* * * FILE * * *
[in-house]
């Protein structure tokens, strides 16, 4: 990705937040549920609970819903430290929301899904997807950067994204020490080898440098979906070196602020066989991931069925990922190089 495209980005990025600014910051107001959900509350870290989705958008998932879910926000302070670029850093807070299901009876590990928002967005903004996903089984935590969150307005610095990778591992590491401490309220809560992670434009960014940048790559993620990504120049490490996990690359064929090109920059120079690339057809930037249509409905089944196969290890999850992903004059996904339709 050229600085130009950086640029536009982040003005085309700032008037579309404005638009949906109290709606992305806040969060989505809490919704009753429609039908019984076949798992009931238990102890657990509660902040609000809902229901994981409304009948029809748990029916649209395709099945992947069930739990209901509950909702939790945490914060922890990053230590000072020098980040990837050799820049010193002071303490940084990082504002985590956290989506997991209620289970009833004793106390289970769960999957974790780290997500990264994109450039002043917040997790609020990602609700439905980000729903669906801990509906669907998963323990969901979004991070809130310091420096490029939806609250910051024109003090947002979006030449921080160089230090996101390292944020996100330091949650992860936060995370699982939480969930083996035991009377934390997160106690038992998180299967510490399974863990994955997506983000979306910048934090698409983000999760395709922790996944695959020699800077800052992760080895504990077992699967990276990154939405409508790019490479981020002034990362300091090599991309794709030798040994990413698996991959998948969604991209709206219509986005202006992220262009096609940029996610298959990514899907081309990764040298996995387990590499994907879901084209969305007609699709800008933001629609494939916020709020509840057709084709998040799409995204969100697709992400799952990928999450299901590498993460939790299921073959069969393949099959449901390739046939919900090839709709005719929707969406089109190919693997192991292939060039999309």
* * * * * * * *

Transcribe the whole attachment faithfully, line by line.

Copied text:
[in-house]
């Protein structure tokens, strides 16, 4: 990705937040549920609970819903430290929301899904997807950067994204020490080898440098979906070196602020066989991931069925990922190089 495209980005990025600014910051107001959900509350870290989705958008998932879910926000302070670029850093807070299901009876590990928002967005903004996903089984935590969150307005610095990778591992590491401490309220809560992670434009960014940048790559993620990504120049490490996990690359064929090109920059120079690339057809930037249509409905089944196969290890999850992903004059996904339709 050229600085130009950086640029536009982040003005085309700032008037579309404005638009949906109290709606992305806040969060989505809490919704009753429609039908019984076949798992009931238990102890657990509660902040609000809902229901994981409304009948029809748990029916649209395709099945992947069930739990209901509950909702939790945490914060922890990053230590000072020098980040990837050799820049010193002071303490940084990082504002985590956290989506997991209620289970009833004793106390289970769960999957974790780290997500990264994109450039002043917040997790609020990602609700439905980000729903669906801990509906669907998963323990969901979004991070809130310091420096490029939806609250910051024109003090947002979006030449921080160089230090996101390292944020996100330091949650992860936060995370699982939480969930083996035991009377934390997160106690038992998180299967510490399974863990994955997506983000979306910048934090698409983000999760395709922790996944695959020699800077800052992760080895504990077992699967990276990154939405409508790019490479981020002034990362300091090599991309794709030798040994990413698996991959998948969604991209709206219509986005202006992220262009096609940029996610298959990514899907081309990764040298996995387990590499994907879901084209969305007609699709800008933001629609494939916020709020509840057709084709998040799409995204969100697709992400799952990928999450299901590498993460939790299921073959069969393949099959449901390739046939919900090839709709005719929707969406089109190919693997192991292939060039999309």